Farmer Story: Born and Dyed in Minnesota

Libby London -  Born & Dyed in Minnesota  Founder,  Permaculture Research Institute Cold Climate  Community Outreach and Communications Director,  Sandbox Center for Regenerative Entrepreneurship  Co-Founder

Libby London - Born & Dyed in Minnesota Founder, Permaculture Research Institute Cold Climate Community Outreach and Communications Director, Sandbox Center for Regenerative Entrepreneurship Co-Founder

Born and Dyed in Minnesota
16501 Buchanan St NE, Ham Lake, Minnesota

The mission of Sandbox Center for Regenerative Entrepreneurship is to empower millennial food entrepreneurs to regenerate land, economy and community. What this looks like in practice is a shared piece of land where they are currently incubating seven businesses that range in scale and land demands. From a hops producer and a mushroom cultivator to a bike non-profit and a bunny farm, this collective offers space and time for young entrepreneurs to test their concept with the support of a community. Born & Dyed in Minnesota is one of the seven businesses located at Sandbox Center.

When I first drove in, Al, the 90-year-old landowner who still lives on the property with his wife, Betty, pulled up in a golf cart to greet me and ask me what I was doing there. I was busy explaining I was there for a blog called Tootie & Dotes when he cut me short to ask what my revenue stream was. I loved that. Right to the point.

"I like to hear what all you young people are up to these days, everyone is doing so many different things," he exclaimed and I couldn’t agree more.

We’ll be featuring Sandbox Center as a whole later on, but in the meantime, you can stay up to date by visiting them in person or online.

Can you tell us your name, age and where we are currently sitting?

My name is Libby London, I’m 24 years old and we are in Ham Lake, Minnesota at the Sandbox Center for Regenerative Entrepreneurship.

Can you tell me one interesting fact about this space?

This space has been within the same family for about 70 years. That is really nice because we know what has been happening, and even if they’re not the best practices, we know which has been really helpful in growing things.

Can you tell me about your operation?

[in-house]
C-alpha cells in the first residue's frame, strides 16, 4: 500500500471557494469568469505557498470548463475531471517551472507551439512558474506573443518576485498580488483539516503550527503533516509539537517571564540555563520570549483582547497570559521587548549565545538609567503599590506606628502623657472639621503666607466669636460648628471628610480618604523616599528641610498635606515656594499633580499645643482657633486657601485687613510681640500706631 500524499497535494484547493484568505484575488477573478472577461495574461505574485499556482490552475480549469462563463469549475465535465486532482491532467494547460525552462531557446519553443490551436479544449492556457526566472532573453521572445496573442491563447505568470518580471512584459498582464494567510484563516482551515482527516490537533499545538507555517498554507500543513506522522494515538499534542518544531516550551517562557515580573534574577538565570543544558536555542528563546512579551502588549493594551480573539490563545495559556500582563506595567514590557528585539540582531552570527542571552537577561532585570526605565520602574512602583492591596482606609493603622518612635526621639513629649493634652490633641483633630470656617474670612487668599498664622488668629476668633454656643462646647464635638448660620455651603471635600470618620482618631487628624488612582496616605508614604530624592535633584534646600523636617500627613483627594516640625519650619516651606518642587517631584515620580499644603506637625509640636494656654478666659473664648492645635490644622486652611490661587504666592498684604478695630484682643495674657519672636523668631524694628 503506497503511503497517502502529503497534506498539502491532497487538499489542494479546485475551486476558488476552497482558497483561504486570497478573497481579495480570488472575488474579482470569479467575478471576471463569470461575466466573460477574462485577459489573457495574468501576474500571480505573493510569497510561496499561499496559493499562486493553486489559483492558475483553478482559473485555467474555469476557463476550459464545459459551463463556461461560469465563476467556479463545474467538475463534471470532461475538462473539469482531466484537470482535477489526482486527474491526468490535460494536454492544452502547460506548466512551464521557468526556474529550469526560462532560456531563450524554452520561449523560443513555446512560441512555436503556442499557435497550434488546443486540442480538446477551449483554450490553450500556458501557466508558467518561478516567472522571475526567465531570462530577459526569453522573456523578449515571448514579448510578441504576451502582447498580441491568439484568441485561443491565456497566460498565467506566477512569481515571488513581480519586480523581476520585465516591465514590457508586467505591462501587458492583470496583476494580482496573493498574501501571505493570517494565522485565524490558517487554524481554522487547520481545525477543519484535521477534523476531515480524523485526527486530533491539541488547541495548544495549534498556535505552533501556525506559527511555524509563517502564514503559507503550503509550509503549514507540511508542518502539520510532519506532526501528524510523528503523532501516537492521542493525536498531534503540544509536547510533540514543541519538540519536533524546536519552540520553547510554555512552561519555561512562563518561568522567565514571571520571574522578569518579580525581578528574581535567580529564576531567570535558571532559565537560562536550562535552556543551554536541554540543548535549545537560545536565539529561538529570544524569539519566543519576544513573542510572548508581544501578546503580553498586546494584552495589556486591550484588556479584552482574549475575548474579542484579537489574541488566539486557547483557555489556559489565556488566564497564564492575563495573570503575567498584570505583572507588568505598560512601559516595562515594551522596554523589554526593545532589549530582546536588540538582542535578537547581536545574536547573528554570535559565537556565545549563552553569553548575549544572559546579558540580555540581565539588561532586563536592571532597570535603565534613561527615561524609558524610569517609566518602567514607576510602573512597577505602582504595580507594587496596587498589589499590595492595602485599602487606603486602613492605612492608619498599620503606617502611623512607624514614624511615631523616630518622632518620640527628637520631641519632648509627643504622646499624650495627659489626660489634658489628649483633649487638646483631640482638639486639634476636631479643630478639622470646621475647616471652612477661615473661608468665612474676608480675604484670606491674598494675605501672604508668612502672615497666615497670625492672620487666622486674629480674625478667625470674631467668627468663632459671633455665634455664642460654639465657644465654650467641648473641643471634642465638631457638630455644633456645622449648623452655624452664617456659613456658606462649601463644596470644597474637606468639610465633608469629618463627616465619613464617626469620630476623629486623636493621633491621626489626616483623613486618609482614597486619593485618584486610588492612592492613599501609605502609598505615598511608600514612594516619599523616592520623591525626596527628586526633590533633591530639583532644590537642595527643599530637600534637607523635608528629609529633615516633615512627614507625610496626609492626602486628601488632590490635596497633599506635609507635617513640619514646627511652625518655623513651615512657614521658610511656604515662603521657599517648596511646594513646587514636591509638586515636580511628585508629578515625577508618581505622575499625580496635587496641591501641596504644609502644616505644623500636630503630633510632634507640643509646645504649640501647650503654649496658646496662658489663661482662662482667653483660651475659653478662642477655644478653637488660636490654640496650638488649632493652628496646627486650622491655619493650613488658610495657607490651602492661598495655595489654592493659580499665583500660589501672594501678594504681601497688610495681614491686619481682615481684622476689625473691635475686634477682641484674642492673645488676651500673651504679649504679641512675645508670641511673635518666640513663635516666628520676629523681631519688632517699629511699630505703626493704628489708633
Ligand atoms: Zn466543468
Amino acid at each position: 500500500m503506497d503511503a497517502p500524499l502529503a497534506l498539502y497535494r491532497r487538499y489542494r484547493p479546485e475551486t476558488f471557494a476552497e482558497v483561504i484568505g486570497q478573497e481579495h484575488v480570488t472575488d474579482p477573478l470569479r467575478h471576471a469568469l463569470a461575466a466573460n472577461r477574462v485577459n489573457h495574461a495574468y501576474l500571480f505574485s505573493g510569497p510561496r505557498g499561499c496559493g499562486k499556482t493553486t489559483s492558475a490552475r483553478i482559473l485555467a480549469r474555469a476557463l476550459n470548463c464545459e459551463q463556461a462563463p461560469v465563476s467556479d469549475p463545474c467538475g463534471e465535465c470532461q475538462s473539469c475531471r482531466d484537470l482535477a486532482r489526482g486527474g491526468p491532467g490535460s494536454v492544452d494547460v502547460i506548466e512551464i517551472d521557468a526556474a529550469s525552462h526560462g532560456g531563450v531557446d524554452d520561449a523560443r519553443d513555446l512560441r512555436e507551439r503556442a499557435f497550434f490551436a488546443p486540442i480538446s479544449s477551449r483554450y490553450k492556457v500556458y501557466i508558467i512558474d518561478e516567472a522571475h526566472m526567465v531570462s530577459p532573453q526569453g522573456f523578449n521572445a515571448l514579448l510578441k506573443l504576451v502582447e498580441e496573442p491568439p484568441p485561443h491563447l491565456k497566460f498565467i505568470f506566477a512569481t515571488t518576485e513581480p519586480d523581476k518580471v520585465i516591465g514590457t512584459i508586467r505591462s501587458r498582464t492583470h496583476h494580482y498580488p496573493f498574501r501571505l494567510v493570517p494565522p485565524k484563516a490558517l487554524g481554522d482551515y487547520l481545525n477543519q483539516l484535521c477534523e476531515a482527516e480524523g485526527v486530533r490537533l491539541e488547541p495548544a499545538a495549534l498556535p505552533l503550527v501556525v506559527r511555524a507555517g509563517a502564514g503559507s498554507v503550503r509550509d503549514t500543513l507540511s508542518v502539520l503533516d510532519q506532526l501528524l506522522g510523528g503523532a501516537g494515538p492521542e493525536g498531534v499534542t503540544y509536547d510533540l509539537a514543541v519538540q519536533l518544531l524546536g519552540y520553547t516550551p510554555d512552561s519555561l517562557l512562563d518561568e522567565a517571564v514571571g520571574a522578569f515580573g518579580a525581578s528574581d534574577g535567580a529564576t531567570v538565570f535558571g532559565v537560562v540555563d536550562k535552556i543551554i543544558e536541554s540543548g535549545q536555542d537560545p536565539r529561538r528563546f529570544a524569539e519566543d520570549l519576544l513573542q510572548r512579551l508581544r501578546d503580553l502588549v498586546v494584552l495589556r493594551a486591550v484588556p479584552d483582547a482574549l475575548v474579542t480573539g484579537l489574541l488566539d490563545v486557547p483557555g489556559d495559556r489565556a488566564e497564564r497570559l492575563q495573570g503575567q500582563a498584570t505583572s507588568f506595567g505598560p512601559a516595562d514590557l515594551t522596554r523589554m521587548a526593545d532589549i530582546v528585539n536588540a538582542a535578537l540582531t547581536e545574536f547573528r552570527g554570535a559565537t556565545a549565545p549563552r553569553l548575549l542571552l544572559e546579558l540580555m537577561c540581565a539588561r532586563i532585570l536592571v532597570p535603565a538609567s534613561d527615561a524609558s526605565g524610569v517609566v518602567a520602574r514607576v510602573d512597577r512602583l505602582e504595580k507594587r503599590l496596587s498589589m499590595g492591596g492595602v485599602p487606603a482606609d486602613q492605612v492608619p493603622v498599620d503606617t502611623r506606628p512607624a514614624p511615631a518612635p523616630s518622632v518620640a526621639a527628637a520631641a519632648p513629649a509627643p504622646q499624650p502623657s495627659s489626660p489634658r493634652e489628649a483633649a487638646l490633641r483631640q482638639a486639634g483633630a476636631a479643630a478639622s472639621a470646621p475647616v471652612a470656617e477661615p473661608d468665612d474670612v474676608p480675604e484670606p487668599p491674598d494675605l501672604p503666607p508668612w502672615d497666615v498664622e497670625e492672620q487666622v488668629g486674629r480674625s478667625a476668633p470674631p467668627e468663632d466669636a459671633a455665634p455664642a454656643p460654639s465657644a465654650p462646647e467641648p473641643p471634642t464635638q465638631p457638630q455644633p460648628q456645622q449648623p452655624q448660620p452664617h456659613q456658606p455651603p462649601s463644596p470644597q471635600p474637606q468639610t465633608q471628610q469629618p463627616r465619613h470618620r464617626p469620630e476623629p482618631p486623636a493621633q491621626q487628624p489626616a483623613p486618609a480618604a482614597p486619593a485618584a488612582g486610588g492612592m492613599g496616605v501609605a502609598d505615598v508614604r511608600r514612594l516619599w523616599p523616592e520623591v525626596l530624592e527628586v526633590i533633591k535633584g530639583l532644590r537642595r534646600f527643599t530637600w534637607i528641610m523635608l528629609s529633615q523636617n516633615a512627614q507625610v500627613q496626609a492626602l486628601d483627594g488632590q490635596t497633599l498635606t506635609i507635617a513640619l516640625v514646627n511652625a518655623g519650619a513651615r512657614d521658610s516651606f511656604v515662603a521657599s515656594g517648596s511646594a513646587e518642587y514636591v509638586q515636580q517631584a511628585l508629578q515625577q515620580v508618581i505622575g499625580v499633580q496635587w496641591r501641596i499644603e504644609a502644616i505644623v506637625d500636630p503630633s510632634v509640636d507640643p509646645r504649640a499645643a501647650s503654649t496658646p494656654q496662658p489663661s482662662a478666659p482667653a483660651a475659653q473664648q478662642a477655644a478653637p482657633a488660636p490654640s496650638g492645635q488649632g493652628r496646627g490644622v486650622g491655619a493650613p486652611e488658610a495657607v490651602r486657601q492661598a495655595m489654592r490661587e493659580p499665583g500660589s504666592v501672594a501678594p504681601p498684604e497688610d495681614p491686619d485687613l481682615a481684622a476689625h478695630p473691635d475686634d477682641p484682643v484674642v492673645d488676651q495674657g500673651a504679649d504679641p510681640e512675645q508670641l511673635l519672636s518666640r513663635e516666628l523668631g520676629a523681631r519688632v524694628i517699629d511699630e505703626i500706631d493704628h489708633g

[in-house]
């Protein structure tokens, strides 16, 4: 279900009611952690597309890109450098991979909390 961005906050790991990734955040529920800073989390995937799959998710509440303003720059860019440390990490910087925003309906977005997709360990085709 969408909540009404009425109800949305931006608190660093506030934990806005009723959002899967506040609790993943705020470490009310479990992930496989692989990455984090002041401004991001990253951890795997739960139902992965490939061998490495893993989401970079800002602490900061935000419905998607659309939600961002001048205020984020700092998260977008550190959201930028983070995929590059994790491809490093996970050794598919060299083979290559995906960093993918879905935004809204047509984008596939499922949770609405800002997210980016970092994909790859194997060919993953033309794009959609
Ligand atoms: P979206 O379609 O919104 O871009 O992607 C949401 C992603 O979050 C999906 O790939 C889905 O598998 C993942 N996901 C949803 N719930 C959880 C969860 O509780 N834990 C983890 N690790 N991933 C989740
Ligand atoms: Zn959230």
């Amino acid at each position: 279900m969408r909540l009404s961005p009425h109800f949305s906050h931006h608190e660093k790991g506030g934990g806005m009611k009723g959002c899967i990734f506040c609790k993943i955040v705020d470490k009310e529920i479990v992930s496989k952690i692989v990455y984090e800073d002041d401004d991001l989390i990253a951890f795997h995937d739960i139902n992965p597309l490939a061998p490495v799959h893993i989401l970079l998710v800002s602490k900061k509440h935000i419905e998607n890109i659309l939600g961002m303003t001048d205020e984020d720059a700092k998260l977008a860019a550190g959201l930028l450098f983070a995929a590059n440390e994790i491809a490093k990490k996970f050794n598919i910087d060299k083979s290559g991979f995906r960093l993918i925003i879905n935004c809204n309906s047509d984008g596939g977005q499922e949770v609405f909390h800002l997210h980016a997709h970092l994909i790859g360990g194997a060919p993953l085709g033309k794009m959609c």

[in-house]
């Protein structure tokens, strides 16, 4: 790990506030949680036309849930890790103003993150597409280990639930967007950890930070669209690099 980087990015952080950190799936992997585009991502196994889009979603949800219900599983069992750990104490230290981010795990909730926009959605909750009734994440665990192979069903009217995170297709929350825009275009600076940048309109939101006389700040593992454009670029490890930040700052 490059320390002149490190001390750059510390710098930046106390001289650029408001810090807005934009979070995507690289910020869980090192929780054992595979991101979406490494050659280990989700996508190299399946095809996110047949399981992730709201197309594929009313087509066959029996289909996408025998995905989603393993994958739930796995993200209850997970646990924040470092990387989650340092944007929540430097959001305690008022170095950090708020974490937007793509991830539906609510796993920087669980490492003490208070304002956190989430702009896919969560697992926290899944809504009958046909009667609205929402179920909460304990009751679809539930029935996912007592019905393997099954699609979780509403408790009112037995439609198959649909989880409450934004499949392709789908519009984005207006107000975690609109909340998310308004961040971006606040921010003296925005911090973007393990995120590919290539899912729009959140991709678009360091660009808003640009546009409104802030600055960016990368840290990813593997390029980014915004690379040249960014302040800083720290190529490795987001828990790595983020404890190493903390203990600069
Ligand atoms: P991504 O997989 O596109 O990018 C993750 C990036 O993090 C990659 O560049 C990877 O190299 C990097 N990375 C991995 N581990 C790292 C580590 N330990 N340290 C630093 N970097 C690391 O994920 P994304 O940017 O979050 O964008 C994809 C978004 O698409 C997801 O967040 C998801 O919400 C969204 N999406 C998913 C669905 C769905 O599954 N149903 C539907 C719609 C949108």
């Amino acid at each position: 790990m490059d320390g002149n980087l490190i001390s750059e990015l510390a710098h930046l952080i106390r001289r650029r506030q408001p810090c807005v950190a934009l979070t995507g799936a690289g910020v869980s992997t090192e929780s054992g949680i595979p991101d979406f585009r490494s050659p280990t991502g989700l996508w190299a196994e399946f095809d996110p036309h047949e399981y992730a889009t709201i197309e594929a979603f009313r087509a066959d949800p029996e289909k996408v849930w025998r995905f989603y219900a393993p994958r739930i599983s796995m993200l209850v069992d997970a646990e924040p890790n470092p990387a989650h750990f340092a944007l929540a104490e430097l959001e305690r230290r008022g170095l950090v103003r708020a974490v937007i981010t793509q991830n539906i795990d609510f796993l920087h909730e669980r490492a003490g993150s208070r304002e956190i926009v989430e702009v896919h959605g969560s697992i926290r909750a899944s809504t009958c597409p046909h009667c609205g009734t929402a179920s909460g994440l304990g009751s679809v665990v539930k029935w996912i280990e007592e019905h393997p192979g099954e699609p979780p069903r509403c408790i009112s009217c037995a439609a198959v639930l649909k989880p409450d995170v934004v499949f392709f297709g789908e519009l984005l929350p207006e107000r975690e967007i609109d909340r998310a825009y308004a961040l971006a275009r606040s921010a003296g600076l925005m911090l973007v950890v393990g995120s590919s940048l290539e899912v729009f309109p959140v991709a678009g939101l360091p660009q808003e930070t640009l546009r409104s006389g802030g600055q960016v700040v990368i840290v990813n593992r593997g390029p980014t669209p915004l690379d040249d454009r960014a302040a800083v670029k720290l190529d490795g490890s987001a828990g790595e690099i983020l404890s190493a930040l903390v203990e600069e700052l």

I grow dye plants as well as herbs for tea and for culinary uses. We are in our second year of piloting out what grows well in our cold climate, knowing that our climate is shifting and what we can grow is really changing.

We are focusing on perennials and things that are drought tolerant and can capture and store water. Those factors have been really critical to the experiment this year.

I’ve really tried to not do a lot of watering so they’re not depending on me all the time, and granted it’s been a weird year, so I’m not sure if it’s the best way to test out water. But, I do know that things are really healthy considering the shift of how the season has been, which gives me a ton of hope for next year. Just knowing what plants work well especially in this super sandy soil.

The main barn where they were prepping for a hops picking festival. 

The main barn where they were prepping for a hops picking festival. 

How many people volunteer or work here?

I founded Born & Dyed in Minnesota last year with the support of a non-profit based in Minnesota called "Summer of Solutions" -  they help young people between the ages of 13-30 do work in the green economy. It’s kind of like job training, giving them experiential learning insight. For about 3 months young people will volunteer with folks in the green energy sector, transit or farming.

Last year I grew a little bit out here and in an urban space in the city, so I had tons of capacity to really think through good branding. We did a Kickstarter campaign last summer and I had eight volunteers who worked twice a week on a tiny plot and it was really intensive growing.